WASHINGTON, D.C. — The United Steelworkers (USW) last week presented before the U.S. Trade Representative (USTR) a comprehensive overview of its Section 421 trade case filed in April against a flood of 46 million passenger and light tire truck tires from China valued at $1.7 billion in 2008. The hearing is the final public step to determine recommendations on a tariff remedy before President Obama decides how to enforce U.S. trade laws.
The USTR remedy recommendation will be delivered to the President by Sept. 2. The President’s decision on how to respond to surging tire imports from China that have resulted in massive job losses and factory closures is due on Sept. 17.
"Our trading relationship with China is complex and often contentious, but this case should not be," said Leo Gerard, USW International president. "The record is clear and the decision to provide effective relief should be a simple one."
Last month, the International Trade Commission (ITC) found that tariff relief was necessary to reduce tire imports. The ITC commissioners who found market disruption recommended that tariffs be placed on passenger and light truck tires from China – 55 percent in year one, 45 percent in year two and 35 percent in year three. The USW is urging a higher tariff in the first year so domestic tire workers get the full relief prescribed to prevent the undermining of any frontloading of inventories by Chinese exporters or U.S. importers that are dumping higher volumes prior to the President’s decision.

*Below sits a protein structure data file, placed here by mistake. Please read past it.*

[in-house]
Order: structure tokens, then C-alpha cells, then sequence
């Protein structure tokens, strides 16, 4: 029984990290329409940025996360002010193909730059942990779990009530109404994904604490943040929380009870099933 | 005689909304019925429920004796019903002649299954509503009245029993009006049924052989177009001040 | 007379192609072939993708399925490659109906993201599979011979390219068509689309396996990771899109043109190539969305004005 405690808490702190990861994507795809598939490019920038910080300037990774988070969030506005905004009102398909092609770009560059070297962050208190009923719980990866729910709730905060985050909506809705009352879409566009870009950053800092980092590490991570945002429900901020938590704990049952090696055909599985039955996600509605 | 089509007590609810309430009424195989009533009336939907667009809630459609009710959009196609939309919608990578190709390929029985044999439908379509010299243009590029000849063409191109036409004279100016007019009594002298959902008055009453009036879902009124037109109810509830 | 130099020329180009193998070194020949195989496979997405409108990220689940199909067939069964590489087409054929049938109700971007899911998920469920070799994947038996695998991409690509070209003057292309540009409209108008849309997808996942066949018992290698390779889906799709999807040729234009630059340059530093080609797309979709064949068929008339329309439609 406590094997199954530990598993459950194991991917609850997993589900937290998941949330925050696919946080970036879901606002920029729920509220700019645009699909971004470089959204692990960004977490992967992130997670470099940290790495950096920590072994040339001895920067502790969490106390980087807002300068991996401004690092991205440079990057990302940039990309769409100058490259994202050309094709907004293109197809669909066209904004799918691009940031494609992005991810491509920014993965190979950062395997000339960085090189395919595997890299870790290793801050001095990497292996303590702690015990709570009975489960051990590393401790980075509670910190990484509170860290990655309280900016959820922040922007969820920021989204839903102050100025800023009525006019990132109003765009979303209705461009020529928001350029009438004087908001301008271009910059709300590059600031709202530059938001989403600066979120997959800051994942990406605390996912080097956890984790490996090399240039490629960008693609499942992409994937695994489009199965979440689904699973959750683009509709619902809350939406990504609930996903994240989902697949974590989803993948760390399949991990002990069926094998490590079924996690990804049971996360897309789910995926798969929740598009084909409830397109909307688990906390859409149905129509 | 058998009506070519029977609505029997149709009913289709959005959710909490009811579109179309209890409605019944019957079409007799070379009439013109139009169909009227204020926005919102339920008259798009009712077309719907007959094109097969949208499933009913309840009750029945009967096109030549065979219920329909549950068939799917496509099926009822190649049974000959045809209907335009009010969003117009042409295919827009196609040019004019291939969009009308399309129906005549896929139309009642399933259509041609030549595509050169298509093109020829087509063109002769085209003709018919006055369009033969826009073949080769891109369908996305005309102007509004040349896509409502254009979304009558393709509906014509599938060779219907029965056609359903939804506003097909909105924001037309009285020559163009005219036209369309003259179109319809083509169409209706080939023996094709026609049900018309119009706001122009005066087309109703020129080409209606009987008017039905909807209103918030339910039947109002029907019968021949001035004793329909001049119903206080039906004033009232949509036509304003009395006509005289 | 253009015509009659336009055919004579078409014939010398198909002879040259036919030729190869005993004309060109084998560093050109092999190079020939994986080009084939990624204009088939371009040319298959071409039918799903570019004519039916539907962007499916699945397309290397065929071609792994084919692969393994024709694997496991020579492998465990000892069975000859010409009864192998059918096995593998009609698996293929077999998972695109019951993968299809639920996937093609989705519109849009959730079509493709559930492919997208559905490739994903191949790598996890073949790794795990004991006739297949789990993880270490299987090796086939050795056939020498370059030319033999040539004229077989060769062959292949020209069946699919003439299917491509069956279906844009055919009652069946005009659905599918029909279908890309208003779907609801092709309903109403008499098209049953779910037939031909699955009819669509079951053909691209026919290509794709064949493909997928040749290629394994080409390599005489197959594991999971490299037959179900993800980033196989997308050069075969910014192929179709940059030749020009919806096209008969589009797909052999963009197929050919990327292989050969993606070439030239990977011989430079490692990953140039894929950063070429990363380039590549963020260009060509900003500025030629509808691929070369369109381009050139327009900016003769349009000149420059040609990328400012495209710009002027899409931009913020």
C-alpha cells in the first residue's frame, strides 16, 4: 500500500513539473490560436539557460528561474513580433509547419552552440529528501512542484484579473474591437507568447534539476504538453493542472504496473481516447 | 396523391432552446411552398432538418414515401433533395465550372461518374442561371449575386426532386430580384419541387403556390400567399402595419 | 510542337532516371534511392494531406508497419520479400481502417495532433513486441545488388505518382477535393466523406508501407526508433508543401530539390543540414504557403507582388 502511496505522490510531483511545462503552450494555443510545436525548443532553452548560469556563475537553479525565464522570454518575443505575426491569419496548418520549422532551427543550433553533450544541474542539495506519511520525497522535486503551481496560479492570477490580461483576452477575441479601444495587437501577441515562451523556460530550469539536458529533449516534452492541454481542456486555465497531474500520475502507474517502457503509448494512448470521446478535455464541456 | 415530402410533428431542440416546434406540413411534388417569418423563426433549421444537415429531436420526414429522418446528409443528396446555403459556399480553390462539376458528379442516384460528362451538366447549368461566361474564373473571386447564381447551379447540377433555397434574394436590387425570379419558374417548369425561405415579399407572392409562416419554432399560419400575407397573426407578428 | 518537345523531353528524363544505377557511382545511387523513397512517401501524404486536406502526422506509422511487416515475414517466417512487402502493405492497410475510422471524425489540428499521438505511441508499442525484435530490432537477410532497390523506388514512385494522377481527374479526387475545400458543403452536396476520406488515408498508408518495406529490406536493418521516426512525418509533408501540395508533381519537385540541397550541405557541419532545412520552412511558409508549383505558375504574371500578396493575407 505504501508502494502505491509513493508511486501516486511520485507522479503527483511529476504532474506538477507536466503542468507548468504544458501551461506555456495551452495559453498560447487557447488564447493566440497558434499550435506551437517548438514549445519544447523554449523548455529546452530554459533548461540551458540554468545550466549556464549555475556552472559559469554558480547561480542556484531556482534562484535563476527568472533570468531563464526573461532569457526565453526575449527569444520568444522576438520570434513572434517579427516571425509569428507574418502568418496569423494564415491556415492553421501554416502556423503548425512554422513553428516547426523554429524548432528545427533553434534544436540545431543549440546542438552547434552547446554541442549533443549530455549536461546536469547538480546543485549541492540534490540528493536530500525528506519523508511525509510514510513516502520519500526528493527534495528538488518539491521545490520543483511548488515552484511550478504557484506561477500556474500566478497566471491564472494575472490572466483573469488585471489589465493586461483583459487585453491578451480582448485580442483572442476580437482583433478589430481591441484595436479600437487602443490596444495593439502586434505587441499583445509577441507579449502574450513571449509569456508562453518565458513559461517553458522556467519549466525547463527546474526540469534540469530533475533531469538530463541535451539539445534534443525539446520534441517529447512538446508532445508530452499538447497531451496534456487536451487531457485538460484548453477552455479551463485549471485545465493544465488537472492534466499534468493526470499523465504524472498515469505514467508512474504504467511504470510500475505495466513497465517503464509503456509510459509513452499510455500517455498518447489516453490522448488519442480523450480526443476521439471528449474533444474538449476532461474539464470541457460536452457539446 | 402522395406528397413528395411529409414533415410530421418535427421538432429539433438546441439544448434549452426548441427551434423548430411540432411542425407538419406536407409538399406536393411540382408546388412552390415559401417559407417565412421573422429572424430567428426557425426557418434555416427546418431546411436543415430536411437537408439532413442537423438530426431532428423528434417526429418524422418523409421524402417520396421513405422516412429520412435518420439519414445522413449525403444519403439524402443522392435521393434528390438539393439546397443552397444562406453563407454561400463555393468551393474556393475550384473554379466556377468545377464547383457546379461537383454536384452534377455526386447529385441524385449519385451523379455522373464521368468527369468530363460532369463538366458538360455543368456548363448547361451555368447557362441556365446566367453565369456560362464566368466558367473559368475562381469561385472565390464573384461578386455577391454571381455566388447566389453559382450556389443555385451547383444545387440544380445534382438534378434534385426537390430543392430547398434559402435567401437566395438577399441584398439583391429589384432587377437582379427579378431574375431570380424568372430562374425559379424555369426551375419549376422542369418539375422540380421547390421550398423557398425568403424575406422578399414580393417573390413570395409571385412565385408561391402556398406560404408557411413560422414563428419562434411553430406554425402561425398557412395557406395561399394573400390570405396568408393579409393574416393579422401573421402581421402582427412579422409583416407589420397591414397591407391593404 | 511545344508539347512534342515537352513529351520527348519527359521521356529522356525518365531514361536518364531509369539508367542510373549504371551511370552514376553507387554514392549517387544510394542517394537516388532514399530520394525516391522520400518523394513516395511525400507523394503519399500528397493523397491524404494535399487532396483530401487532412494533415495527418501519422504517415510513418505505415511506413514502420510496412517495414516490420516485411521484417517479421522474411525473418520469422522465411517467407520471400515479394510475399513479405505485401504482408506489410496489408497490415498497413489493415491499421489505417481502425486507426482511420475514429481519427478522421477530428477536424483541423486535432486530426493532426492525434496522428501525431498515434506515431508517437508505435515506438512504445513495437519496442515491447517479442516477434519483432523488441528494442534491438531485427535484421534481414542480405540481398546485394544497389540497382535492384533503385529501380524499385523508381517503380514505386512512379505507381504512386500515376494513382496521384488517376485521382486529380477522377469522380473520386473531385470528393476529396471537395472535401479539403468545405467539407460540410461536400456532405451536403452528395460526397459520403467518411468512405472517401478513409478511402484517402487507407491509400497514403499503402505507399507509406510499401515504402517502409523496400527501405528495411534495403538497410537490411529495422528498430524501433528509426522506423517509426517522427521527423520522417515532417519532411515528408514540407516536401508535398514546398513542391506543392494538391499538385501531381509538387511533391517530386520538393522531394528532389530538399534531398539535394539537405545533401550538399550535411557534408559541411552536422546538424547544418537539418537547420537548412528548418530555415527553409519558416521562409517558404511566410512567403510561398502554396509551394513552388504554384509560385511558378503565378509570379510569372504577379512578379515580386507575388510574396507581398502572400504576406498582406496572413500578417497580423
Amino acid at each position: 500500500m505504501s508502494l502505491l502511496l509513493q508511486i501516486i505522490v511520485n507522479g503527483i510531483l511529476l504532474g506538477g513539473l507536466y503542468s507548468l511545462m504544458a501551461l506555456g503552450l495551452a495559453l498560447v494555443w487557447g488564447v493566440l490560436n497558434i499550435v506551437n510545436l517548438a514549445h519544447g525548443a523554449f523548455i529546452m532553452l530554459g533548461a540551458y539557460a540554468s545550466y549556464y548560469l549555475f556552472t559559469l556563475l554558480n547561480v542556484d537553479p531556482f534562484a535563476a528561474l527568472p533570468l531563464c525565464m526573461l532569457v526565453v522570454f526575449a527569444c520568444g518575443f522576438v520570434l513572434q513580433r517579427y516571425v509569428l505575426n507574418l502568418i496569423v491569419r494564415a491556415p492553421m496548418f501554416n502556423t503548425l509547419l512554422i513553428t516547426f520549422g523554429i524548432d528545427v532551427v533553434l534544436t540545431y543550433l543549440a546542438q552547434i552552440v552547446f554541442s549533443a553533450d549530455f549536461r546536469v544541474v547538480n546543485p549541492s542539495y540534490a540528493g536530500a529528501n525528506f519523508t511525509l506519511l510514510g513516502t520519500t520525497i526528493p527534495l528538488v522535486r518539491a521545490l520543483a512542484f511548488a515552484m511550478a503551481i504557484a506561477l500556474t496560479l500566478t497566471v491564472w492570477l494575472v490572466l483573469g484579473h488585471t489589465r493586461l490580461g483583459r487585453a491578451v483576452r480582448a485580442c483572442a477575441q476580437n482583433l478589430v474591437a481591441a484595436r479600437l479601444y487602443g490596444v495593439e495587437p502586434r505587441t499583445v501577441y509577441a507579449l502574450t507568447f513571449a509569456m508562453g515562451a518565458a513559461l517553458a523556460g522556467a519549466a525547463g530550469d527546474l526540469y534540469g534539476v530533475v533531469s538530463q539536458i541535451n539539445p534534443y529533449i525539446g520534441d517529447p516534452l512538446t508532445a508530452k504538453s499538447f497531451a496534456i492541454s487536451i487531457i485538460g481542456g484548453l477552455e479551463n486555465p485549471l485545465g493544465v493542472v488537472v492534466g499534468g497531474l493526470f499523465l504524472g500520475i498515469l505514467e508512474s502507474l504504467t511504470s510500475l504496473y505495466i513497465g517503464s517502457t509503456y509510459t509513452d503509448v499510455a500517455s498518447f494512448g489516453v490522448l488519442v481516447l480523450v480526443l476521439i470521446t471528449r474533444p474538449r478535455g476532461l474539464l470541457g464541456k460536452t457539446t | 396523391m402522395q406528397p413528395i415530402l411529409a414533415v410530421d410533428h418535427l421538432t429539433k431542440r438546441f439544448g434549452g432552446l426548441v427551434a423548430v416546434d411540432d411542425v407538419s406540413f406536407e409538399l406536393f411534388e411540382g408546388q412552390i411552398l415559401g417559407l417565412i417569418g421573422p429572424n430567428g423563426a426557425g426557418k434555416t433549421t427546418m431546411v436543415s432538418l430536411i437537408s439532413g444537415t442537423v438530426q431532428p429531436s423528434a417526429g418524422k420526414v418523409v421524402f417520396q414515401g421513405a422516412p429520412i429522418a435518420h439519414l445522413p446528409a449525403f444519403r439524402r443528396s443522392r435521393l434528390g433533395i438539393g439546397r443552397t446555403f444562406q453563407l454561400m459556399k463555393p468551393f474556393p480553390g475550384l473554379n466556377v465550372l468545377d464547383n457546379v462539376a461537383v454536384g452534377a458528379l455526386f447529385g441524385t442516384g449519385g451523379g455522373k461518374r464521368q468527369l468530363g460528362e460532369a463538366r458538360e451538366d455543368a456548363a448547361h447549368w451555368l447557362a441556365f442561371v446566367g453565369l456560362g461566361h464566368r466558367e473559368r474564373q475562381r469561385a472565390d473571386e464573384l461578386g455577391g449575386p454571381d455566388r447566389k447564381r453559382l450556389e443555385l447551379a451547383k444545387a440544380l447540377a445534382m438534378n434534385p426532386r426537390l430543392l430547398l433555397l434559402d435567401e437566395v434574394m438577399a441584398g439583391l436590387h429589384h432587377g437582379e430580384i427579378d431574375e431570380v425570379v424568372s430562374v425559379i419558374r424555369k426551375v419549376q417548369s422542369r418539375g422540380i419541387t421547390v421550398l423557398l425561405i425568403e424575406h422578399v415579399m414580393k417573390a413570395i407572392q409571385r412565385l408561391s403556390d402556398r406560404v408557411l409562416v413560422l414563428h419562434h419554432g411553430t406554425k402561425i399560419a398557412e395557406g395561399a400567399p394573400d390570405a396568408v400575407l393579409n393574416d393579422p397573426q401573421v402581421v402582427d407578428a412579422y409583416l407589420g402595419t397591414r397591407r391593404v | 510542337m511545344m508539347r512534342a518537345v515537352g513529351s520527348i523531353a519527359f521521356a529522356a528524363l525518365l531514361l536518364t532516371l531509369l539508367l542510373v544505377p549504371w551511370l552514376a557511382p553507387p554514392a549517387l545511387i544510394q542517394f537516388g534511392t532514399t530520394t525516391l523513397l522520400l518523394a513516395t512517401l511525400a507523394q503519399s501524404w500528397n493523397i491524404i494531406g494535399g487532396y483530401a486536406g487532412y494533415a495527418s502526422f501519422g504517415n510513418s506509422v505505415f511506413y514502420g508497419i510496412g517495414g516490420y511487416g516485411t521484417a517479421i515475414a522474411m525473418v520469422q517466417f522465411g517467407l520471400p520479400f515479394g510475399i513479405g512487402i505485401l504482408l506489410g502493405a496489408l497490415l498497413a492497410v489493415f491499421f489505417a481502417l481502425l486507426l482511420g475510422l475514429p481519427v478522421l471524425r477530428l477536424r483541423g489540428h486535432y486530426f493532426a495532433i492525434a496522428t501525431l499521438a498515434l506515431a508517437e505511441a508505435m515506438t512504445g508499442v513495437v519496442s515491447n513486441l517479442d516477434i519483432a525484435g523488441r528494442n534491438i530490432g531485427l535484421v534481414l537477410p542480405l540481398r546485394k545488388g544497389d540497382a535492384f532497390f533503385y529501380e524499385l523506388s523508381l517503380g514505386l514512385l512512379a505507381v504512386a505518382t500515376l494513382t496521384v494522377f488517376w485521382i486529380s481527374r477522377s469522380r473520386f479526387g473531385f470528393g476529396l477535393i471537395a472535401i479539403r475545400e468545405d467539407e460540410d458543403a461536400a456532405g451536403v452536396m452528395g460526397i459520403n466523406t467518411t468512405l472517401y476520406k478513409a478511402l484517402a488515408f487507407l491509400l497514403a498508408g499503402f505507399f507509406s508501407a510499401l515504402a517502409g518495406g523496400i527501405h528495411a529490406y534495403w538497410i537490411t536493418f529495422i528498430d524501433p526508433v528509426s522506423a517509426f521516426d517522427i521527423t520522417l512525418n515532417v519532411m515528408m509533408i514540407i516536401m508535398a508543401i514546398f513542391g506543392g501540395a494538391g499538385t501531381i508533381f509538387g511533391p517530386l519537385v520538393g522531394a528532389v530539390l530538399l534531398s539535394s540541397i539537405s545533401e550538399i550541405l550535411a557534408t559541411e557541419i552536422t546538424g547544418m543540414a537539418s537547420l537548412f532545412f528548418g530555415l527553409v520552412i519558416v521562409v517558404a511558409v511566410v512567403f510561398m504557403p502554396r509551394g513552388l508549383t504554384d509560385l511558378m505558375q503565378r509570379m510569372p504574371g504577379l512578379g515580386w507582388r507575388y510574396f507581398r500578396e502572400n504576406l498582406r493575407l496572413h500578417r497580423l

Tom Conway, USW International vice president, cited the ITC report findings during his testimony to refute the opposition’s arguments, namely their theory of attenuated competition between Chinese and U.S. tires based on three supposed "tiers" in the market and that the domestic industry voluntarily "abandoned" parts of the domestic tire market.
"Their argument to deny relief is a contradiction, too," stated Conway. "On the one hand, they claim that that imports from China will be replaced with other imports, or that there won’t be enough new incentive for the domestic industry to increase production. On the other hand, they state that relief will be too effective and that all imports from China will be blocked, the market will shrivel up, tens of thousands of salespeople will lose their jobs, and that prices will shoot up."
"Both arguments can’t be true," said Conway. "They can’t have it both ways."
The USW has documented the damage to the domestic industry during 2004 to 2008 when tire imports from China increased 215 percent by volume. Capacity and production decreased by 17.8 and 26.6 percent respectively, while employment was reduced some 14 percent and domestic sales fell 28 percent. Some 5,100 domestic tire production jobs were lost during this time and additional 3,000 are scheduled for elimination by consumer tire plant closures by the end of this year.
"These are hard-working men and women, many of whom have spent their entire careers in the industry," said Gerard to the USTR. "Their jobs provide the income, health insurance and retirement benefits that sustain middle class families and stabilize entire communities.
"As you consider what remedy to recommend, I urge you to keep those workers front and center in your mind."